Thanks for the clarification, blunted. So, we're talking "Man in the Shadow" (singular). Got it.
That being the case, then, your reference to it supports a point made earlier, i.e., that, in order to appreciate an important part of TOE's significance, one has to see it in context, wherein (taking "Man in the Shadow" as an example of what was then the norm) the pivotal corruption lies outside, not within, the police force.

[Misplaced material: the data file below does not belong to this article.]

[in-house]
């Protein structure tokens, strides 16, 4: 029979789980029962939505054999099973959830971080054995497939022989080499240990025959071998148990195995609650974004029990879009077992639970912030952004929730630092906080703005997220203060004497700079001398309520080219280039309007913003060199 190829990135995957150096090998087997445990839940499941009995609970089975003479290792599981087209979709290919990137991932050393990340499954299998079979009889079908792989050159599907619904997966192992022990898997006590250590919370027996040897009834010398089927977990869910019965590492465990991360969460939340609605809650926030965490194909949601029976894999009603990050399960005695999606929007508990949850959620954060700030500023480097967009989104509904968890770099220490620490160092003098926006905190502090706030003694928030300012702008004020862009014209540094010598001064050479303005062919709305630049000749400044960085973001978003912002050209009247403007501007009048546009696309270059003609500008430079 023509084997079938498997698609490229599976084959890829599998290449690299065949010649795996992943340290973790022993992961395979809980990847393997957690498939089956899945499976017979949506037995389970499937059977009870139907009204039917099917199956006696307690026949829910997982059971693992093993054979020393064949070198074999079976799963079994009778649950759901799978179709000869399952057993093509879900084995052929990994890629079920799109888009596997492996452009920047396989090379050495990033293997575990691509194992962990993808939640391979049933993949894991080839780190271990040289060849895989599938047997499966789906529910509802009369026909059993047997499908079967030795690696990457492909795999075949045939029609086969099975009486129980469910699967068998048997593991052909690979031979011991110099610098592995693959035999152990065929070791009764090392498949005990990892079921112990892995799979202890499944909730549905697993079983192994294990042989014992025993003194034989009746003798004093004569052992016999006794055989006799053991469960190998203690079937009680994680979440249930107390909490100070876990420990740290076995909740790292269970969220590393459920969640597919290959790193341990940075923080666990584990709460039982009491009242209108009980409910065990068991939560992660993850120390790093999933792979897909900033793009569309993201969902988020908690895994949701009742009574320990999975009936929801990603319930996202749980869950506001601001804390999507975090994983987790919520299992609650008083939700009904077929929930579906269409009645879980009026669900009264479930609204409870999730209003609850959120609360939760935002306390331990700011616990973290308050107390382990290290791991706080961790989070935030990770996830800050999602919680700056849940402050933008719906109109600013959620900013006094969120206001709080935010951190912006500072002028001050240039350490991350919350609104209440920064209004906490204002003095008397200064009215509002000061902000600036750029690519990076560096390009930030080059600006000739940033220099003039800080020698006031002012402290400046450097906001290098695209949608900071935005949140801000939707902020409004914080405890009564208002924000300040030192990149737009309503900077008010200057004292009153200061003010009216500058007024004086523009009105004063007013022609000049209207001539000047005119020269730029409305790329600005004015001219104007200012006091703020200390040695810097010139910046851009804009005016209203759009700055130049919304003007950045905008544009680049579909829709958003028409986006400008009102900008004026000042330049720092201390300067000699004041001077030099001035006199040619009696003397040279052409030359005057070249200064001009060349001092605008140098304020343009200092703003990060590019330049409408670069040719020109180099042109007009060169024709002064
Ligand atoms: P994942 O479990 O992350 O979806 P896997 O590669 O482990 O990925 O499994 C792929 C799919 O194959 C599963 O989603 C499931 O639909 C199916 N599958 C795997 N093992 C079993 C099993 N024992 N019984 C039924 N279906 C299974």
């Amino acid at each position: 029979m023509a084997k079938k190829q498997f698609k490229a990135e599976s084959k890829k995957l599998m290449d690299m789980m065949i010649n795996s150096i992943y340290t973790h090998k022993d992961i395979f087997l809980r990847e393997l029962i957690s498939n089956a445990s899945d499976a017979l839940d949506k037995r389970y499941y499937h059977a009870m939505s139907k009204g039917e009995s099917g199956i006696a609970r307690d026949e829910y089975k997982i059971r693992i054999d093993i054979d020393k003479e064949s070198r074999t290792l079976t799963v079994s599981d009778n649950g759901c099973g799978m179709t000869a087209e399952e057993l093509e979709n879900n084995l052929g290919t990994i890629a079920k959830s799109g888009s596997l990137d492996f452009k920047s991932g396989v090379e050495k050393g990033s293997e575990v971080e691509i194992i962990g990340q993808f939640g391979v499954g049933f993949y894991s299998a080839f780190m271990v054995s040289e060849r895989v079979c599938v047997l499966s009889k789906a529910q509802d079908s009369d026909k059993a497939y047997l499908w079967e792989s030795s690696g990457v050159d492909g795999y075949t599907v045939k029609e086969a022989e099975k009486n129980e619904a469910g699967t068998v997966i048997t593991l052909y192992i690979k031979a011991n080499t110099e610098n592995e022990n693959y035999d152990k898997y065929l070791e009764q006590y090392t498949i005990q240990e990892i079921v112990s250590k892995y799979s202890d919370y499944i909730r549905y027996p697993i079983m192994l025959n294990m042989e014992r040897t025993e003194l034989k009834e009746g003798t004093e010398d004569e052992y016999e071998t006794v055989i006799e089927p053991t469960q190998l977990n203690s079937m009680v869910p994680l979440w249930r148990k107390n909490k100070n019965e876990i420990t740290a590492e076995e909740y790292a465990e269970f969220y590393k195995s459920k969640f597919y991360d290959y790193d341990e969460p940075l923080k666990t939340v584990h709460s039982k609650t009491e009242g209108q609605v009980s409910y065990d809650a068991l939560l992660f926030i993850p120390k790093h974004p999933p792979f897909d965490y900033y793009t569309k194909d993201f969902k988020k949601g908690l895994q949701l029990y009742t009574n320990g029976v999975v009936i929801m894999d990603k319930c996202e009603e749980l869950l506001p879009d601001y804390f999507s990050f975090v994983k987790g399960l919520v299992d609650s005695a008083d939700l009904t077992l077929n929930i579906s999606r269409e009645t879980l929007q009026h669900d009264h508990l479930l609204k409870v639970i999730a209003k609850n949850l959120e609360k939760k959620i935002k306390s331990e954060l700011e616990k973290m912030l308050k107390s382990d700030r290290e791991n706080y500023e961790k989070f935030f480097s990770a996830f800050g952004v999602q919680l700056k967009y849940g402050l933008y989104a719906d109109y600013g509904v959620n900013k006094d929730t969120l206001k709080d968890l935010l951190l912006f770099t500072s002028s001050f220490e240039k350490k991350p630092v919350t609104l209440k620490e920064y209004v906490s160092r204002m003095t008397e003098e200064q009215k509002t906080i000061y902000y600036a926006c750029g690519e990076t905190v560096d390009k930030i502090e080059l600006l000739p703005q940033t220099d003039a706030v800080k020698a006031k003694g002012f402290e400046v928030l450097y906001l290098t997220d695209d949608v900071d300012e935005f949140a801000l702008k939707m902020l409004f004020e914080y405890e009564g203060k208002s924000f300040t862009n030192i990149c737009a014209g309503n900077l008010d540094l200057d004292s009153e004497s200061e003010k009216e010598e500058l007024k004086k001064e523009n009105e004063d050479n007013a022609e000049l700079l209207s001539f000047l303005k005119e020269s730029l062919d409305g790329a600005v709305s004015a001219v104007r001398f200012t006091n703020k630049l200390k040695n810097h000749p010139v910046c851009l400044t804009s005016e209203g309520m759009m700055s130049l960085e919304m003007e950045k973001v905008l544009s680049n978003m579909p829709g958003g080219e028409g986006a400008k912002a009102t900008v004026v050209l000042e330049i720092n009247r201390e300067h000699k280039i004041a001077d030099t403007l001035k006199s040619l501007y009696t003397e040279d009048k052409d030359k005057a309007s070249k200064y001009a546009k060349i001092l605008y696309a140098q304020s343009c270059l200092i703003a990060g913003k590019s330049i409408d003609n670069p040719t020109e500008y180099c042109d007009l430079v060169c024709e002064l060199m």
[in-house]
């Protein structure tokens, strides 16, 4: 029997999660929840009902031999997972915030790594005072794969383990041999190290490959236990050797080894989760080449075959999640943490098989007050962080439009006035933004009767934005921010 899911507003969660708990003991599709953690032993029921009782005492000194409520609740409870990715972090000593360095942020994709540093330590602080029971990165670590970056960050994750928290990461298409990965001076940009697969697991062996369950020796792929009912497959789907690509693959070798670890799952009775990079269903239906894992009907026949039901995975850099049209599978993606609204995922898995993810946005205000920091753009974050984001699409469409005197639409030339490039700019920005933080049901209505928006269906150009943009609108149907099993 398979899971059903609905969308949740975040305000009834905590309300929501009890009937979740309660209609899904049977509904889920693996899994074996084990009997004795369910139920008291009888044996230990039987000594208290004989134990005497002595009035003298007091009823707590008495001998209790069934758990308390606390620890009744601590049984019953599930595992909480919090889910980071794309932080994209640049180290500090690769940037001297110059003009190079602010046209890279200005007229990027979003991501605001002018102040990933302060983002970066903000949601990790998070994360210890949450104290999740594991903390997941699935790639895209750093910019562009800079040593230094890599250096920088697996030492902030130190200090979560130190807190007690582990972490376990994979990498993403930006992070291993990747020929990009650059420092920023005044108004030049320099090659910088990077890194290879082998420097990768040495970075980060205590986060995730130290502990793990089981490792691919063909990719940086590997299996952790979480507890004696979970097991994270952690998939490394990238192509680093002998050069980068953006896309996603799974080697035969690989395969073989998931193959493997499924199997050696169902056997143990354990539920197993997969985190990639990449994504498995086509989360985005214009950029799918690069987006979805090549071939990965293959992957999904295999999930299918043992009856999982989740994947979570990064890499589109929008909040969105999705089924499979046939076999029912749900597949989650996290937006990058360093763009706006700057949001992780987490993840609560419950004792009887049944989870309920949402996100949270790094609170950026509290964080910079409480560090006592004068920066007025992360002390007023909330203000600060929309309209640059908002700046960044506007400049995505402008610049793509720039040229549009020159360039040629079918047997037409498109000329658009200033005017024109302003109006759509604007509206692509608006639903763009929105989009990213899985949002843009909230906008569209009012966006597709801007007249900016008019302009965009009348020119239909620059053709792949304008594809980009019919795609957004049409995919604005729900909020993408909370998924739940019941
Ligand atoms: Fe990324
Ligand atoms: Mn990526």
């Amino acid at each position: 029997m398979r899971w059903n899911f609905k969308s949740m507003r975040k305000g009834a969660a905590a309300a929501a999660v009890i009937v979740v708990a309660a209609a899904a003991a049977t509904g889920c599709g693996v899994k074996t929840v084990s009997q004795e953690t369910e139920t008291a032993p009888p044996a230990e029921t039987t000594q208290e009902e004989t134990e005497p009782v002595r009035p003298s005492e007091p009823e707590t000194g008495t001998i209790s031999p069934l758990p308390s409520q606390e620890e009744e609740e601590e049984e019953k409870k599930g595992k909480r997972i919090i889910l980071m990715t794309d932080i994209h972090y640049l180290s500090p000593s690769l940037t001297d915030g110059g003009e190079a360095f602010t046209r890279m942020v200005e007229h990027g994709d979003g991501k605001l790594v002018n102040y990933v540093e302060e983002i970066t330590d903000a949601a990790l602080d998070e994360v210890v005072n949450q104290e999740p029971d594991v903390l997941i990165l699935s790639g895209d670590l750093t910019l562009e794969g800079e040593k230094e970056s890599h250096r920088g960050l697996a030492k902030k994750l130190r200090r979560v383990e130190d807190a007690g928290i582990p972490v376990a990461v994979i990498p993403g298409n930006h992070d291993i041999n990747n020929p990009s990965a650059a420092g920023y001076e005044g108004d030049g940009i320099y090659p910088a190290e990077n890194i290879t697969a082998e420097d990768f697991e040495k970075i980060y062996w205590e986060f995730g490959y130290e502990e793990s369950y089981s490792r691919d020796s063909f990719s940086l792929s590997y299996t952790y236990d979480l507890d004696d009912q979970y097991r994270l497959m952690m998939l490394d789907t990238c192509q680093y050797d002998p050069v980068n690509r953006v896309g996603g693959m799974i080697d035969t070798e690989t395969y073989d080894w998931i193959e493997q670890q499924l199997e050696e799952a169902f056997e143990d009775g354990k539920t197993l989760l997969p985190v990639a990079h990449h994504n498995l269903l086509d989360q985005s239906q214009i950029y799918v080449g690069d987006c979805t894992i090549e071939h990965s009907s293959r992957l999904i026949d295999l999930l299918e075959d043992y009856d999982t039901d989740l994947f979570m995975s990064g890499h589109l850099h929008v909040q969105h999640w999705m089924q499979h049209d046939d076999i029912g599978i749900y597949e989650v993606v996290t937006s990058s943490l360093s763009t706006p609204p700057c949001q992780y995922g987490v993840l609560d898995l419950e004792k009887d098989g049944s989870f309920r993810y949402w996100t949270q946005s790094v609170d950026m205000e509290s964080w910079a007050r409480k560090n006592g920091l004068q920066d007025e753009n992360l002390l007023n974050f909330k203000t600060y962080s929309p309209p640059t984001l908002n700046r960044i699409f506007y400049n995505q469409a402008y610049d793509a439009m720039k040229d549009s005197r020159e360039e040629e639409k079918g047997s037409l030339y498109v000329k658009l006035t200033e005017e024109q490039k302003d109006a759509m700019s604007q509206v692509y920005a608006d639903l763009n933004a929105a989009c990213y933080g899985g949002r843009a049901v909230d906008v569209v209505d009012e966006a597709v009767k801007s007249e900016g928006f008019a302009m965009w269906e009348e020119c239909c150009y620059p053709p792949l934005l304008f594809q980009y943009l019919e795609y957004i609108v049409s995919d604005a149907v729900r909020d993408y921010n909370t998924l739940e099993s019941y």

More intricately, though, Welles doesn't merely turn that convention on its head (far too simplistic a trick for our man); instead, he actually makes room in the force for, not one, not two, but at least three different breeds of cop: Quinlan and Vargas being the polar opposites with Menzies caught in the middle.
Importantly to Welles's intent, it's Menzies that emerges as the real hero - just as the everyman in the rest of us would need to rise to the occasion should we ever likewise allow institutionalized corruption a foothold. Nothing trite or too linear about that, I'd argue.